Interview with President Wolfman director Mike Davis
No lights? No camera? No problem! With Hollywood film crews shut down over the past few months in the wake of the global Coronavirus pandemic and its continued spread, the creative community is scrambling to figure out how to produce content remotely. Traditionally run studio sets that depend on close physical collaboration are off the table as social distancing is not a viable option. And while Zoom conferences provided a novel diversion, a sustainable form of scripted entertainment they are not. Filmmaker Mike Davis has come up with an innovative solution by creating feature films out previously existing footage, which he painstakingly re-edits with new dialogue and music recycled into what he dubs “green movies.”
How did you come up with the idea for quarantine filmmaking?
MD: I’d been collecting stock footage for years. Bits and pieces of old industrial shorts, educational films, public domain b-movies. I love the grainy look of scratched 16mm film, something nostalgic and subversive all at once. It comes from years of watching weird late night cult films on television as a kid. I began making my own films out of the footage, music videos, but I wondered if I could put together a full length feature with a plot and a story.
And this footage that needs to be purchased and licensed?
MD: I only use public domain material, meaning it’s lost its copyright or never held a copyright to begin with. Most films in that category are from the 1940s through ‘70s which is the disadvantage, except for me because I love the look, I’m all right with my films looking like they came from that period and it’s conducive to comedy and satire since visually it’s often funny to look at.
By piecing together random clips, how do you maintain continuity and characters?
MD: Well, there is cheating involved. I need to start with something long form as a base in order to have enough footage of a lead character to work with. For President Wolfman I used 1973’s The Werewolf of Washington which is not about the President, but it does feature a werewolf running around the capital which gave me a lot to work with. I combined that with over one hundred other sources. Some of those had an actor who resembled the guy in the original film, so I used it. Like stories you hear of an actor dying hallway through production and they need to shoot a double only showing the back of his head.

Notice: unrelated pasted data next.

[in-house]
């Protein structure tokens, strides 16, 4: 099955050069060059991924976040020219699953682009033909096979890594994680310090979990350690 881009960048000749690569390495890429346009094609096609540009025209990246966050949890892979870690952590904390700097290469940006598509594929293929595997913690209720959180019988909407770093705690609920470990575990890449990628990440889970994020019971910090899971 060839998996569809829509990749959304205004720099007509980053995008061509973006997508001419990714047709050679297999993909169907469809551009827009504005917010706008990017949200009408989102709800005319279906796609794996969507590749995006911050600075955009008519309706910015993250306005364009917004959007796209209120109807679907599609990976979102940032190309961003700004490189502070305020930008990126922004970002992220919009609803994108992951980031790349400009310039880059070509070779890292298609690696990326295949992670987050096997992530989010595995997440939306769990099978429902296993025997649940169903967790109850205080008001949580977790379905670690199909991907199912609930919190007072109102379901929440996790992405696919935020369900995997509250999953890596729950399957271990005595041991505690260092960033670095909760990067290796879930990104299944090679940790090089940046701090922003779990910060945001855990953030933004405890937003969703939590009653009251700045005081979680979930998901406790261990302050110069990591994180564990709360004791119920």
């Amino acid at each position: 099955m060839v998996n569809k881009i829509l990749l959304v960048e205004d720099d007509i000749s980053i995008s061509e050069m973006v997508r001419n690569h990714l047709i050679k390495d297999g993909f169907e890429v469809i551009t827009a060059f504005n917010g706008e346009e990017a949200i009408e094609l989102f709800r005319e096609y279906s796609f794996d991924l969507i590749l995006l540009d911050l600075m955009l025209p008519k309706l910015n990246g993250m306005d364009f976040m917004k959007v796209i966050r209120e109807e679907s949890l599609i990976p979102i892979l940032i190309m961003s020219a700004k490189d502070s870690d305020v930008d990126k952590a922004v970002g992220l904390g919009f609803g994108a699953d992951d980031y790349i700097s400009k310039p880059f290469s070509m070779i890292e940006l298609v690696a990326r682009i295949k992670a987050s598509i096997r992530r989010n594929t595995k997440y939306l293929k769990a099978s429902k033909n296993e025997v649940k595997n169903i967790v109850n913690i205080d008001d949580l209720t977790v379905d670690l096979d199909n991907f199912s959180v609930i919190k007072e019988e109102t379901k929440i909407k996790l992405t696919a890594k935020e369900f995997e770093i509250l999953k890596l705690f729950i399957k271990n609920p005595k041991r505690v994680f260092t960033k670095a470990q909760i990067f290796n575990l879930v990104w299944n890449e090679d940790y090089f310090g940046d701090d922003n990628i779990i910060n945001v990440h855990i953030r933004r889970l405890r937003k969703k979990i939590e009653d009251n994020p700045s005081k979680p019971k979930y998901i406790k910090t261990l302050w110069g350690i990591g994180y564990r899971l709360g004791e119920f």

What is the plot of President Wolfman?
MD: On the eve of his re-election, the President of the United States is bitten by a werewolf and goes on a rampage, killing off his opponents one by one. He must hide this from his young son, girlfriend and of course the public, all while dealing with China’s bid to take over America and serving as judge at the Miss America Junior Miss beauty pageant.
Did you have to keep story elements from the original footage?
MD: No. The first thing I do when compiling clips is to erase the soundtrack. I don’t want to know what the characters are saying because I don’t want it to influence or hamper how I use it. Once it’s all edited together in sort of a “silent movie,” I write a script and have voice actors record the dialogue. So I’m guided by the visuals as to what is going to happen, but what they say is entirely new. I plug in the words into the actors mouths like a bad kung fu movie, but the audience is pretty forgiving and seem to play along with the joke.
Then the process is exactly backwards from a traditional production?
MD: I suppose. I start with the finished product first, the filmed footage. Then do the story and script. Sound, too, is really important. It’s what sells the technique to the viewers and gives the feeling of consistency. Same with music.
Is that also public domain?
MD: In most cases, it’s royalty free, which means it was bought kind of wholesale and very affordably. I actually composed the President Wolfman theme song and a couple of tunes were written by the star, Marc Evan Jackson.
There also appears to be in the film animation. Where did that come from?
MD: There’s an amazing psychedelic cartoon commissioned by the US government for the American bicentennial that has all kinds of patriotic imagery and came in handy for transitions. But also elements that were added by our producer Miles Flanagan that really accentuate the humor in many of the scenes. He added all the teletype subtitles, which is one of my favorite things in the movie not just because they’re fun but a great example of the creative collaboration that was involved in the making of the movie despite the fact that we were all hunkered down separately in our respective basements.
Is this your first foray into filmmaking during a pandemic?
MD: It’s the first to be released during one! So it’s timely. But I’d done a previous movie called “Sex Galaxy,” an homage to sexy sci-fi movies of the 1960s, which has become quite a cult hit. I’m working on a new film that deals with the current social climate, police violence and racism. It’s funky, very Seventies. Should be a real kick!